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Calif. Court of Appeals overturns decision in Conte v. Wyeth; branded drug makers may be liable for generic side effects, injuries


NEW YORK If a generic drug causes adverse side effects or injuries, the manufacturer of the branded drug can be held liable, a California appeals court ruled in November 2008 in the case of Conte v. Wyeth.

The First District Court of Appeals of California overturned a lower court's decision in favor of Wyeth, while upholding its ruling in favor of three generics companies that made versions of Wyeth's gastro-esophageal reflux disease drug Reglan (metoclopramide). It upheld the argument by plaintiff Elizabeth Conte that because the generics companies relied on product safety information that Wyeth originally formulated, Wyeth was responsible for ensuring the information's reliability, whether in branded Reglan or its generic equivalents.

Wyeth disputed the court's decision and submitted a petition for review with the California Supreme Court on Dec. 17, 2008.

"Wyeth disagrees with the reasoning of the California Court, which rejected a long line of cases in which courts have uniformly found that a drug manufacturer of a brand drug cannot be held liable for injuries caused by a generic version of the brand drug that is sold by another manufacturer," Wyeth spokesman Doug Petkus said. "Wyeth intends to appeal this California Court decision."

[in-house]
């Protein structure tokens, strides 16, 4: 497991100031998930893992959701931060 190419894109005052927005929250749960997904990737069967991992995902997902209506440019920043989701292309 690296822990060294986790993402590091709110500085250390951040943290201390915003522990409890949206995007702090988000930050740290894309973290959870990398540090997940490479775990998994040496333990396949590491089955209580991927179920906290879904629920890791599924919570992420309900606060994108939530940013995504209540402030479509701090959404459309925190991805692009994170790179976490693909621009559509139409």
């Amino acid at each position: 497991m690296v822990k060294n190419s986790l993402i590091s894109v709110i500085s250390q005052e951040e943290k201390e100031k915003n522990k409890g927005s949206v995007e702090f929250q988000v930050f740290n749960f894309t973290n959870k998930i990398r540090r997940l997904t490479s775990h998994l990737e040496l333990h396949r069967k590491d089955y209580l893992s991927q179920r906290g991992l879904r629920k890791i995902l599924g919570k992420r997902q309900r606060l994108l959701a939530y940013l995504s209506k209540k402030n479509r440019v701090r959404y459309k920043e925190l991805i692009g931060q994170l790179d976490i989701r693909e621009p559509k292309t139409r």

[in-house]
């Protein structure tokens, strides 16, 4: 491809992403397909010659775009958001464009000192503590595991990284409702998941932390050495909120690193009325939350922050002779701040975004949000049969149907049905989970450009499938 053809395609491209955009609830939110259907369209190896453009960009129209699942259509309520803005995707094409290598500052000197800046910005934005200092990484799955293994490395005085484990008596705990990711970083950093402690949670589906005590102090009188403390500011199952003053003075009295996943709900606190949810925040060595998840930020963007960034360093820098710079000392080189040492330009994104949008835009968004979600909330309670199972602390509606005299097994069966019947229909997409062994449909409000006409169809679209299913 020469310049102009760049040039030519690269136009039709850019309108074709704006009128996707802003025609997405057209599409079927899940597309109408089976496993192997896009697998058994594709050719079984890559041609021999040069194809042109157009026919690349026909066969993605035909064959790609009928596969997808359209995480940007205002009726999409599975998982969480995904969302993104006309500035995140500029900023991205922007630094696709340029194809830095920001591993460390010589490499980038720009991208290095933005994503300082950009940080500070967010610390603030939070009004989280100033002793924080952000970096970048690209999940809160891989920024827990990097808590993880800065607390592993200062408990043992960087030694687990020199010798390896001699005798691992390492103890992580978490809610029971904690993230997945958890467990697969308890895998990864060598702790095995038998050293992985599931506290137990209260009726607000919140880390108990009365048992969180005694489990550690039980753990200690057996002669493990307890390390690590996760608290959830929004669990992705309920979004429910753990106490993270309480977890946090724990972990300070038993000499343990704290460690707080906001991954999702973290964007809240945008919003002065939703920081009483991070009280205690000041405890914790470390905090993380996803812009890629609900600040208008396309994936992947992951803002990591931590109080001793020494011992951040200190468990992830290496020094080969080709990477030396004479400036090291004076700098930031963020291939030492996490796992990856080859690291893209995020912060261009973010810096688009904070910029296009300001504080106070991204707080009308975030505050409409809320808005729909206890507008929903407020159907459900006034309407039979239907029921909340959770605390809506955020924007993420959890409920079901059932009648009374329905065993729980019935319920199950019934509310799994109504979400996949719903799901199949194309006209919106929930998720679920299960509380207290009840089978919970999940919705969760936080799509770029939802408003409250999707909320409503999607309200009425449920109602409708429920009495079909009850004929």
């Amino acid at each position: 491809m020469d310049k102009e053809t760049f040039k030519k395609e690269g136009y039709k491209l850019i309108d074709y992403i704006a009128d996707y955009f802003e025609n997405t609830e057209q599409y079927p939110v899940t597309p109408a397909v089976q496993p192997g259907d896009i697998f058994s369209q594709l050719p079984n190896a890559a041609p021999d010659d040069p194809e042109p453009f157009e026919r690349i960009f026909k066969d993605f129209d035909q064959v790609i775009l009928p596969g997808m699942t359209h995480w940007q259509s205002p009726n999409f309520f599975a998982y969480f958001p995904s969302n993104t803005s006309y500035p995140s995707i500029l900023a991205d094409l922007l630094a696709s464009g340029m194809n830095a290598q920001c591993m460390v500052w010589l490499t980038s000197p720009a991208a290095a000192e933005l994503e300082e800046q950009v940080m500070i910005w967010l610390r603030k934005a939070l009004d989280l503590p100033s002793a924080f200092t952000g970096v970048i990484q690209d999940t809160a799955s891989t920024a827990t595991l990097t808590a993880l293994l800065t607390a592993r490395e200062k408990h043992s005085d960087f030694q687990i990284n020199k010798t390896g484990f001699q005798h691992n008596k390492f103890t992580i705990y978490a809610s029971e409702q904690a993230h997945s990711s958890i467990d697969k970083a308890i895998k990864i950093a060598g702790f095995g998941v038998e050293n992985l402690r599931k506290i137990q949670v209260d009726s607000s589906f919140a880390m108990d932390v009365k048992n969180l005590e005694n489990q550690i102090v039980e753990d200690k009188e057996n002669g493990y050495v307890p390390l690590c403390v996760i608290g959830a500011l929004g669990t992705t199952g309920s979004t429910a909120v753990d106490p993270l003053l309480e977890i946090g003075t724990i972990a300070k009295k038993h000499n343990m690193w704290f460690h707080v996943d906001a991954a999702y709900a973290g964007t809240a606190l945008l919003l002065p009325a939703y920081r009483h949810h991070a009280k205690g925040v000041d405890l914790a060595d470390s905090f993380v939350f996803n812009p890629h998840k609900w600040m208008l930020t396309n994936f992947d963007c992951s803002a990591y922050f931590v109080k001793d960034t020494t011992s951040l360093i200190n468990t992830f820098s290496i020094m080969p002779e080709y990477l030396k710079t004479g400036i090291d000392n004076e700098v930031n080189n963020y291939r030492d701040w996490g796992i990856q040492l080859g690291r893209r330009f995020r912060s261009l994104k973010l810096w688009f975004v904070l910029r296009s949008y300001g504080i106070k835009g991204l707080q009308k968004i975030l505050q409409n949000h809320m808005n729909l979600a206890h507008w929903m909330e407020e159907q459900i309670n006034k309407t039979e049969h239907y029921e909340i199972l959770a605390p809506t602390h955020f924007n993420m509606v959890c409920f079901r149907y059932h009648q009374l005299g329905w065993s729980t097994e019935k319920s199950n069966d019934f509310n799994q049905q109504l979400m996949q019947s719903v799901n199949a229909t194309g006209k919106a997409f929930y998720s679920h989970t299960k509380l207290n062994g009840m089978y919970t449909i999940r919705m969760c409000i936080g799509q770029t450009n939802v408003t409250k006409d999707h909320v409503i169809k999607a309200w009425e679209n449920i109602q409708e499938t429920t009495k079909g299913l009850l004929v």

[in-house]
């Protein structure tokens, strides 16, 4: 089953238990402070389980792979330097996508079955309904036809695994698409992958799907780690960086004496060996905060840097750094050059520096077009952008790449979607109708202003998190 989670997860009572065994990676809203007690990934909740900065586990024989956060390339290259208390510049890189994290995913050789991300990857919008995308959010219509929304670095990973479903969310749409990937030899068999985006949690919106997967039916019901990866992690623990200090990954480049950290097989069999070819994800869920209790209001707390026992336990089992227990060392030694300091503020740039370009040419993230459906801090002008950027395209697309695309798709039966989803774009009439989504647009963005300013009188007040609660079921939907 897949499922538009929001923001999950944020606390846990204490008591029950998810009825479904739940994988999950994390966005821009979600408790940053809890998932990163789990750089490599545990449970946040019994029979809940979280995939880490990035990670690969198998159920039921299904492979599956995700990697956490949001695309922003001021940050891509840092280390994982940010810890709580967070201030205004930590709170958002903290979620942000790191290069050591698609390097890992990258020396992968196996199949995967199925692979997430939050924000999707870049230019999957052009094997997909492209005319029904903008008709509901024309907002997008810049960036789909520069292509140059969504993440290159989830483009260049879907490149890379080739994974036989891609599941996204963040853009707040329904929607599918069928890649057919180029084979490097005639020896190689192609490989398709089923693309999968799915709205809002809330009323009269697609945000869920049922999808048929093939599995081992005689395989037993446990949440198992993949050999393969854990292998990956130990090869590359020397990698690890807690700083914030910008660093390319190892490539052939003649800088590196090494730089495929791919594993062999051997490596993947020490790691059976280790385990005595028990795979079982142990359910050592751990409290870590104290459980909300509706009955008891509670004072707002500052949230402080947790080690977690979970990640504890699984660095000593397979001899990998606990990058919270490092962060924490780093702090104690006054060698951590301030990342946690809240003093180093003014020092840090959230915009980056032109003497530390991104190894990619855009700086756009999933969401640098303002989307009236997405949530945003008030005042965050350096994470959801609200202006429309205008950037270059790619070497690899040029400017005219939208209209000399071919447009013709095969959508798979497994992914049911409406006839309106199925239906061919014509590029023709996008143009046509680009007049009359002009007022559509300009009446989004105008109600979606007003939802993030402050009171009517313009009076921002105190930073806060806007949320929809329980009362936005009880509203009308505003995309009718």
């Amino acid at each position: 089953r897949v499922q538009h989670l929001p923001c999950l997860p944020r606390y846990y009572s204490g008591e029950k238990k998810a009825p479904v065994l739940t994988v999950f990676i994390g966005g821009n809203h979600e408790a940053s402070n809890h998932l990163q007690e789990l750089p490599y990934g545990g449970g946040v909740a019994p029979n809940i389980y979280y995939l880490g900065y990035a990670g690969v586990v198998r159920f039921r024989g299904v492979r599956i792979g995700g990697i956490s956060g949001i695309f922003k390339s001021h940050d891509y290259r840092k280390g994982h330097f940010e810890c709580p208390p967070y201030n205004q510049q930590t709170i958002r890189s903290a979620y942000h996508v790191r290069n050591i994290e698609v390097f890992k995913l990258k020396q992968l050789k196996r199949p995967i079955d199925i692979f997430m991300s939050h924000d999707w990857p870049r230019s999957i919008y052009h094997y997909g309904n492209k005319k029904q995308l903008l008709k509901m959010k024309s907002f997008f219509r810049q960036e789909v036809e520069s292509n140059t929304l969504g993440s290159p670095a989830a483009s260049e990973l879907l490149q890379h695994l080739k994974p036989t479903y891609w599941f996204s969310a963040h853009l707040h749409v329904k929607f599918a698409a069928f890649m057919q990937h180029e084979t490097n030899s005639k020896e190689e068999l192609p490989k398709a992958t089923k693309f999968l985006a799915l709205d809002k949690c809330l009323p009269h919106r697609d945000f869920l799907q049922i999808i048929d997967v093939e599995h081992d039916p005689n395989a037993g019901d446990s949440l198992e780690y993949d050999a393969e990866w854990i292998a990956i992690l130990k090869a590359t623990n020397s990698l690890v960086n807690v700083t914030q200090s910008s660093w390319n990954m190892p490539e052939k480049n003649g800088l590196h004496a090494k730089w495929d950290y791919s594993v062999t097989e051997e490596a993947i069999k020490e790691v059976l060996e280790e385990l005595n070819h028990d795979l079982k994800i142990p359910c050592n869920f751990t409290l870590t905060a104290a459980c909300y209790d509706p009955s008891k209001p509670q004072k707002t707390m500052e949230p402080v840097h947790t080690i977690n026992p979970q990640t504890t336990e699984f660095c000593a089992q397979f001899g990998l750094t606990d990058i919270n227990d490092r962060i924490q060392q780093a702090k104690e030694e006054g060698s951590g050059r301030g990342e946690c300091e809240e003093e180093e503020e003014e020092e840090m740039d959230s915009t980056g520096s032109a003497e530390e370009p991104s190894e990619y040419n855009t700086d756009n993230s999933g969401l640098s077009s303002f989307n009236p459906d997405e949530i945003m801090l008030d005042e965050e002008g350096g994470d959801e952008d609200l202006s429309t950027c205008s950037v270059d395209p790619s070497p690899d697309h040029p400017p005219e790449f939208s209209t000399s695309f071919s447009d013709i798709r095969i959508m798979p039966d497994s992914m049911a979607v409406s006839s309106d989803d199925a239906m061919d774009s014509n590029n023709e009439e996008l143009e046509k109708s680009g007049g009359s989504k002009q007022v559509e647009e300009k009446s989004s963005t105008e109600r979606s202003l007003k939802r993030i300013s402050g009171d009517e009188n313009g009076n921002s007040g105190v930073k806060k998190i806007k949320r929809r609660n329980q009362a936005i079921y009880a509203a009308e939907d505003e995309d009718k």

Plaintiff Elizabeth Conte said she used generic versions of Reglan made by Teva Pharmaceutical Industries and others for four years to treat her GERD, and eventually developed the neurological disorder tardive dyskinesia, allegedly due to the prolonged use of the drug. Tardive dyskinesia, often associated with long-term use of certain psychiatric drugs, causes involuntary movements throughout the body, but has no cure.

The Food and Drug Administration approves metoclopramide for 12 weeks of use, though physicians often prescribe it for 12 months or longer, allegedly because the drug's labeling understates possible serious side effects from extended use. Conte said the drug companies should have known this, and she accused Wyeth of fraud, fraud by concealment and negligent misrepresentation; she also accused the generics companies of negligence, strict products liability, negligence per se and breach of express and implied warranties. She further accused her doctor, Robert Elsen, of medical negligence.

In a Jan. 5 friend-of-the-court brief, the Pharmaceutical Research and Manufacturers of America said the court's decision "effectively makes pioneer drug companies the indemnitors of competing generic drug companies for injuries caused by competing generic drugs."

Teva declined to comment, and a spokesman for the Generic Pharmaceutical Association only reiterated that the labeling of a generic product must be the same as that of the branded product.

To see the full text of the court's decision, visit <a title="" href="" /> 

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